Country Living Series

Monday, March 18, 2013

The leper's bell of an approaching looter

A reader left a comment on the Let's Abolish Money post to wit: "The Francisco D'Anconia Speech on Money should be mandatory reading in all high schools... If you've not yet read it -- stop everything you're doing now -- and READ IT."

This speech is found in Ayn Rand's book Atlas Shrugged, which I've never read (heresy, I know). So I googled the speech and found the text located here. And oh my, this reader is correct: if you want a succinct and excellent analysis of the nature of money, READ IT. It's very long and absolutely golden.

Just a few paragraphs here and there...

"Let me give you a tip on a clue to men's characters: the man who damns money has obtained it dishonorably; the man who respects it has earned it."

"Run for your life from any man who tells you that money is evil. That sentence is the leper's bell of an approaching looter. So long as men live together on earth and need means to deal with one another – their only substitute, if they abandon money, is the muzzle of a gun."

"You stand in the midst of the greatest achievements of the greatest productive civilization and you wonder why it's crumbling around you, while you're damning its life-blood – money. You look upon money as the savages did before you, and you wonder why the jungle is creeping back to the edge of your cities. Throughout men's history, money was always seized by looters of one brand or another, but whose method remained the same: to seize wealth by force and to keep the producers bound, demeaned, defamed, deprived of honor. That phrase about the evil of money, which you mouth with such righteous recklessness, comes from a time when wealth was produced by the labor of slaves – slaves who repeated the motions once discovered by somebody's mind and left unimproved for centuries. So long as production was ruled by force, and wealth was obtained by conquest, there was little to conquer. Yet through all the centuries of stagnation and starvation, men exalted the looters, as aristocrats of the sword, as aristocrats of birth, as aristocrats of the bureau, and despised the producers, as slaves, as traders, as shopkeepers – as industrialists."

"To the glory of mankind, there was, for the first and only time in history, a country of money – and I have no higher, more reverent tribute to pay to America, for this means: a country of reason, justice, freedom, production, achievement. For the first time, man's mind and money were set free, and there were no fortunes-by-conquest, but only fortunes-by-work, and instead of swordsmen and slaves, there appeared the real maker of wealth, the greatest worker, the highest type of human being – the self-made man – the American industrialist."

Yep, an absolutely wonderful passage. Go read the whole thing.


  1. Patrice, are you serious you have never read it? Oh man. What a fantastic book. Esp for us business owners. I am partial to the speech by the pirate, Ragnar Danneskjold. He talks about riding the world of the legacy of Robin Hood. The man who stole from the productive rich and gave to the thieving poor. He is remembered as the champion of need. Worth the week or two it takes to read it.
    Jani Jeane

  2. Too bad that what we have for 'money' these days is virtually worthless, backed by thin air. F R prints it and the IRS sucks up what doesn't get 'spent' for entitlements.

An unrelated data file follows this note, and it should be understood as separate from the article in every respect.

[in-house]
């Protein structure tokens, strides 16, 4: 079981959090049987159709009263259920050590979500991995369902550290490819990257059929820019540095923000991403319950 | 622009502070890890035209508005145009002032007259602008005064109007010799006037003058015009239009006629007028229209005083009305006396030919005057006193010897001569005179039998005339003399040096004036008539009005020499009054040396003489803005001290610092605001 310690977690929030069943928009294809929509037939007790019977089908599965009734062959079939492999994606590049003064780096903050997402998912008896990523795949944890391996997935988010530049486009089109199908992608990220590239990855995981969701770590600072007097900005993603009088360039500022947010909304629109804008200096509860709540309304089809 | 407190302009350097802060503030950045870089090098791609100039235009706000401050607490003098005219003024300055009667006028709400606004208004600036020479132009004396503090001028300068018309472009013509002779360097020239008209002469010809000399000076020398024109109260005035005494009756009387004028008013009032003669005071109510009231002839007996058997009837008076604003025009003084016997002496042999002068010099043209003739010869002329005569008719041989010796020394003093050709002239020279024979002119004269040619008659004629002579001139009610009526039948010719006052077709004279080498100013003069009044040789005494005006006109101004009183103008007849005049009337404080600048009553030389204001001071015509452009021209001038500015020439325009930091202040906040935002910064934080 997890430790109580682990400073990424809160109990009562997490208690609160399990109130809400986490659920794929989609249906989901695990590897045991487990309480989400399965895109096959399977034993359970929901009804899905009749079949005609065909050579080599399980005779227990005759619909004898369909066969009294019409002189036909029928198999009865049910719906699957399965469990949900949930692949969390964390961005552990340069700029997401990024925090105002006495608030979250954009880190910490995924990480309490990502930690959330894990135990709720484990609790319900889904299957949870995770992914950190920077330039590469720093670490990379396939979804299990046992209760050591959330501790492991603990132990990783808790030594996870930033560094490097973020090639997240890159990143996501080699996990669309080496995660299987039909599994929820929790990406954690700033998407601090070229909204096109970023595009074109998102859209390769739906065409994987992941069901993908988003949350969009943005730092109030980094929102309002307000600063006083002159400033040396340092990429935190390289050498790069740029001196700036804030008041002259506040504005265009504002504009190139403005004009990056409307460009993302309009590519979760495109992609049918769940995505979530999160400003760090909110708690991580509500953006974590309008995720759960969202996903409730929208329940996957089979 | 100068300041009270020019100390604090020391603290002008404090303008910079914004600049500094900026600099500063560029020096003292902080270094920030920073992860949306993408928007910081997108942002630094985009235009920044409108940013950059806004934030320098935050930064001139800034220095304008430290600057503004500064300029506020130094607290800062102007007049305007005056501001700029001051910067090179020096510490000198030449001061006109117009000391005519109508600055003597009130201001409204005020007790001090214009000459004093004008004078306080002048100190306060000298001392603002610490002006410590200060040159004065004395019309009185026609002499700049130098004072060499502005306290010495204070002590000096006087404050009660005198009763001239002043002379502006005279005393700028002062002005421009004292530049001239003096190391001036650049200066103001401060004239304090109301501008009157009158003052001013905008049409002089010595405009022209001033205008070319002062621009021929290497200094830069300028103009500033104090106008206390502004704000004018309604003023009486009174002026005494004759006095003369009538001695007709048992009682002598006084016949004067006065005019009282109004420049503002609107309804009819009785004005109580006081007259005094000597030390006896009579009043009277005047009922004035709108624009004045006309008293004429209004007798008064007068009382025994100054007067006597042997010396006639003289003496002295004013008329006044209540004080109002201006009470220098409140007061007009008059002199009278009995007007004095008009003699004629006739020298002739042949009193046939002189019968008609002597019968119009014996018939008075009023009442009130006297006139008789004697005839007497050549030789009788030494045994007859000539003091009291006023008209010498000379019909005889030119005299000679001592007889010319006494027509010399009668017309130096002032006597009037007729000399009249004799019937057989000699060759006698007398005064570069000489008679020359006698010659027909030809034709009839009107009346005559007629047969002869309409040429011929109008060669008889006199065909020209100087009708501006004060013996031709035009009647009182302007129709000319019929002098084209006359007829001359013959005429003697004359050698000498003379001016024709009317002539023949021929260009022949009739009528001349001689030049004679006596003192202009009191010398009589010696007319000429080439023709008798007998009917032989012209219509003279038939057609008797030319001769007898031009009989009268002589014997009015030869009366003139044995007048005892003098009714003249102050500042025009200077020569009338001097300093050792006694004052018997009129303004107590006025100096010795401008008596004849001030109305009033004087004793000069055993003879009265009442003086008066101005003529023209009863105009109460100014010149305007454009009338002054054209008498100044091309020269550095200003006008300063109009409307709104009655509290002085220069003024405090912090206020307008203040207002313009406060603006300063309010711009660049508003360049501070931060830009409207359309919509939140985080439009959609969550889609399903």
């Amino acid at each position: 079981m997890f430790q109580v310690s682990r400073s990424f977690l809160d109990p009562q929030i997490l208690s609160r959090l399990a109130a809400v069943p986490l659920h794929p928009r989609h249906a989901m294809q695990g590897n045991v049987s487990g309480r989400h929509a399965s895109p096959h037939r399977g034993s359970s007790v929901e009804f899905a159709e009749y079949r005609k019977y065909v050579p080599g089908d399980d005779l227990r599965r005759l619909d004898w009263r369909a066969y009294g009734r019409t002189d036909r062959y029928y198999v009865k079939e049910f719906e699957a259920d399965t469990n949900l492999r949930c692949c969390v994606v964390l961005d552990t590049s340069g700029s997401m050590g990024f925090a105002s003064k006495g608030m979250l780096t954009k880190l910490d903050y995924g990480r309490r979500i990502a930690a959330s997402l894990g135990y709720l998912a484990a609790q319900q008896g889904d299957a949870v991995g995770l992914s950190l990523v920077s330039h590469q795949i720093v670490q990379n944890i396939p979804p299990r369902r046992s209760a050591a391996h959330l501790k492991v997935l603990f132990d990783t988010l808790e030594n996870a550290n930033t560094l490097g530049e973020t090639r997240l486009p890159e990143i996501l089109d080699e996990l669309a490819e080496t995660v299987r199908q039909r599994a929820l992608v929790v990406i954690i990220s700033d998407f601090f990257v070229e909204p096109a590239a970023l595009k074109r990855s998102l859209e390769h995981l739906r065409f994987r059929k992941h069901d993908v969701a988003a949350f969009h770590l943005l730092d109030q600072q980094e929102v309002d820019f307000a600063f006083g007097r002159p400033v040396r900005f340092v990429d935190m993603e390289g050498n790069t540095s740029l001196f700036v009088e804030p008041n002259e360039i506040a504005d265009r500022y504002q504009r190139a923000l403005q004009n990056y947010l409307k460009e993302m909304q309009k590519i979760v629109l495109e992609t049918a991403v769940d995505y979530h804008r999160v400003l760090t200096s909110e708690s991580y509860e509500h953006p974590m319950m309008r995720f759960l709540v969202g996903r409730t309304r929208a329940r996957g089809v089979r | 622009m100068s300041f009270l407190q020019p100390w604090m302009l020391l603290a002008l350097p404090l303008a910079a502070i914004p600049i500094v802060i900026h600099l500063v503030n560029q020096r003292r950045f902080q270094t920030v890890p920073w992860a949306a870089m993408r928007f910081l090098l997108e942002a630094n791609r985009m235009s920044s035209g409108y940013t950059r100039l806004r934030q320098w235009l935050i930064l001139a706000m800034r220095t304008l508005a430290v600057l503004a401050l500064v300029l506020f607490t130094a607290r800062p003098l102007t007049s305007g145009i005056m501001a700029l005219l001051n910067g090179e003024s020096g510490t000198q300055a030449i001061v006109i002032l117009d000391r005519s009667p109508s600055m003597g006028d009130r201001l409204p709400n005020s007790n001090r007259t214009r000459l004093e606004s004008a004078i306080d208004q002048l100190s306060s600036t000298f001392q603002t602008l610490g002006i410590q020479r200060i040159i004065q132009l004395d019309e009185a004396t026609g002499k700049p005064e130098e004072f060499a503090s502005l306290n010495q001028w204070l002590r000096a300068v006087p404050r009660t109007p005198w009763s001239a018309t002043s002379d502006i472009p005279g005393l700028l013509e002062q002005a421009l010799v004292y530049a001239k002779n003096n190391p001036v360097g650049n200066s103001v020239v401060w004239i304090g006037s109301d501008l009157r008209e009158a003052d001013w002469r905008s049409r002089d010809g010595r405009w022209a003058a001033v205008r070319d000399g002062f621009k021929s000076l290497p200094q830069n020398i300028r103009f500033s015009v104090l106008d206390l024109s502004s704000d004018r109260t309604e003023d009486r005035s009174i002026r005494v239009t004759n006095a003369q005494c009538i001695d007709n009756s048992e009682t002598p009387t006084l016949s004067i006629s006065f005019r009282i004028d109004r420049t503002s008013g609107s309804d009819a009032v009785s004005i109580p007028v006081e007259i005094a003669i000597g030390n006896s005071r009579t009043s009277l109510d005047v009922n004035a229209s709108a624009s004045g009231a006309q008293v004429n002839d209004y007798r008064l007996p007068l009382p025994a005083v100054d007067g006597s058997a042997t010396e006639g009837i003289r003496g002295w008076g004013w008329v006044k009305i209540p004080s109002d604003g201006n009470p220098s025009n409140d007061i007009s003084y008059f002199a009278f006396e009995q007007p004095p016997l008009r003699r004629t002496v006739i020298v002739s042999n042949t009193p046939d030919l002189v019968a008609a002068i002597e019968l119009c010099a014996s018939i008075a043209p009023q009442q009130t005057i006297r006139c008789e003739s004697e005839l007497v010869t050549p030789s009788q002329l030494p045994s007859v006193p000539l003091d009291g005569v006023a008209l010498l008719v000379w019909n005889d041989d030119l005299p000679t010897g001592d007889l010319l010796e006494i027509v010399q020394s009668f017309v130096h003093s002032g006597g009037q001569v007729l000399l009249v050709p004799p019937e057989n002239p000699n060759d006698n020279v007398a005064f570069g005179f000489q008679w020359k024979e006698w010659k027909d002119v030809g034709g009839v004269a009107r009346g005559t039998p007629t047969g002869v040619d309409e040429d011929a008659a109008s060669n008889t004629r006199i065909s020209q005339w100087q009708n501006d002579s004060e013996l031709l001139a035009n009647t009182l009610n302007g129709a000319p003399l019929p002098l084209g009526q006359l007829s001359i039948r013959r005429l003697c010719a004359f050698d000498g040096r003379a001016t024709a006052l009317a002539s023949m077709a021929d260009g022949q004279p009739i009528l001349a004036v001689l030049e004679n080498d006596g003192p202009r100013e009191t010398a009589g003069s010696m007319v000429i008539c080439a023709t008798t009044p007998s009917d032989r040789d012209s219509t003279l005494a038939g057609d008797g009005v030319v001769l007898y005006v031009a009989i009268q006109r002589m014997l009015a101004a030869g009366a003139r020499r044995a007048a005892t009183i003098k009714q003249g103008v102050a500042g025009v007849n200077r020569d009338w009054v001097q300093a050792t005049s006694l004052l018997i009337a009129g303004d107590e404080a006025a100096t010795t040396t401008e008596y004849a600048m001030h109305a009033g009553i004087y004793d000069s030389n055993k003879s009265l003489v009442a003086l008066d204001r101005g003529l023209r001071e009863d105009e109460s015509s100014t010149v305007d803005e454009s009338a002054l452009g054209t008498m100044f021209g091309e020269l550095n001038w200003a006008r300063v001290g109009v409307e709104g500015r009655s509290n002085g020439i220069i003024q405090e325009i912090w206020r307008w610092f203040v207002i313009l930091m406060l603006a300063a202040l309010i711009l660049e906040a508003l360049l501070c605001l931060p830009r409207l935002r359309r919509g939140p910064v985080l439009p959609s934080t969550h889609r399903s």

3. My only issue with that was by today's standards what many of us call money was not what Francisco's character was referring to. Money of a tangible non-manipulated source of wealth is not evil, however FIAT currency manipulated as it is today can be referred to as evil and the person doesn't have to be a looter to say so.

    1. "...and you cry that money corrupted him. Did it? Or did he corrupt his money? "

      Money is money is money. It is an inanimate object, capable of doing no good nor evil of its own, regardless to its origins.


    2. Sorry but your wrong. FIAT cash is not truly money.

    3. OK. You're right. I concede. As my punishment, send me all of your fiat cash and I will see that it gets properly disposed of.

      My point was not to set up an argument about fiat currency. The point is in the speech that the the man is the source of corruption/evil. Not his money.


    4. If I sent you all the fiat cash I have on hand you wouldn't get much more than postage due. My point is not that Francisco wasn't implying that money isn't evil. I would agree to a point. My point is that true money or wealth cannot be created from thin air like ours is today and still be considered money in the true sense.

  4. Fransisco's speech is my husband's favorite part of the book. Glad you had a chance to read it Patrice!

  5. I first read Ayn Rand as a teenager, and have read Atlas Shrugged more than once. I've long felt it should become a mandatory part of school curricula beginning at the 4th grade level.

    I can also recommend 'For the New Intellectual' for those new to Ms. Rand's work. It draws from her major novels and is a great introduction to her philosophy and values, and is a relatively quick read for busy folks.

    Thank you for posting this, Patrice.


  6. Ayn Rand was an atheist. So. No spirituality in her make-up at all. That's a pretty systemic blight on the 'philosophy' from which you're cherry-picking. Have you seen the photo of Ayn (--wasn't that the name of Mary's mother?) wearing her huge diamond-studded dollar-sign brooch? (i.e. a literal dollar-sign shaped diamond-studded brooch) (I wonder if Anne had anything similar, that she might convey a similar social message?) So tasteful, I've always thought. So. Is an hour of a "doctor"s time worth more MONEY than an hour of a "toilet-cleaner"s, or, indeed, "your" time? The doctor has already been COMPENSATED -- by God -- with a mind that, at least in theory, because after all, one has to be so smart to be a "doctor", right?, is already so much more privy to the -- unearned! -- RECOMPENSES of the mind: poetry, art, spiritual perception -- that it's fair to say that no matter how hard, and earnestly, and piously, and respectfully-of-his/her-betters, that toilet-cleaner scrubs, she/he is not ever going to be REMUNERATED -- with MONEY, that can so usefully purchase diamond brooches: a use one might fruitfully ponder as a spiritual indicative of the purchaser; and by vast possession of which our so charming species measures social worth and utility -- one trivial fraction of the amount the doctor receives! And we've all had experiences of how innately ethical "doctors" are, right? Surely the toilet-cleaner values his/her own life at just the same value as the doctor values her/his (that doctor's) own -- or as you do yours! Why, then, are we RECOMPENSED unequal amounts of MONEY for equal amounts of our equally valued, to ourselves, *lives*; and for work equally necessary to the smooth functioning of our common society; for God's literal sake!? I seem to remember a story in the Bible about a widow's mite being more sincere than a Pharisee's basket of gold. Surely then the labour of the humble is equally dear to God as the labour of the more able.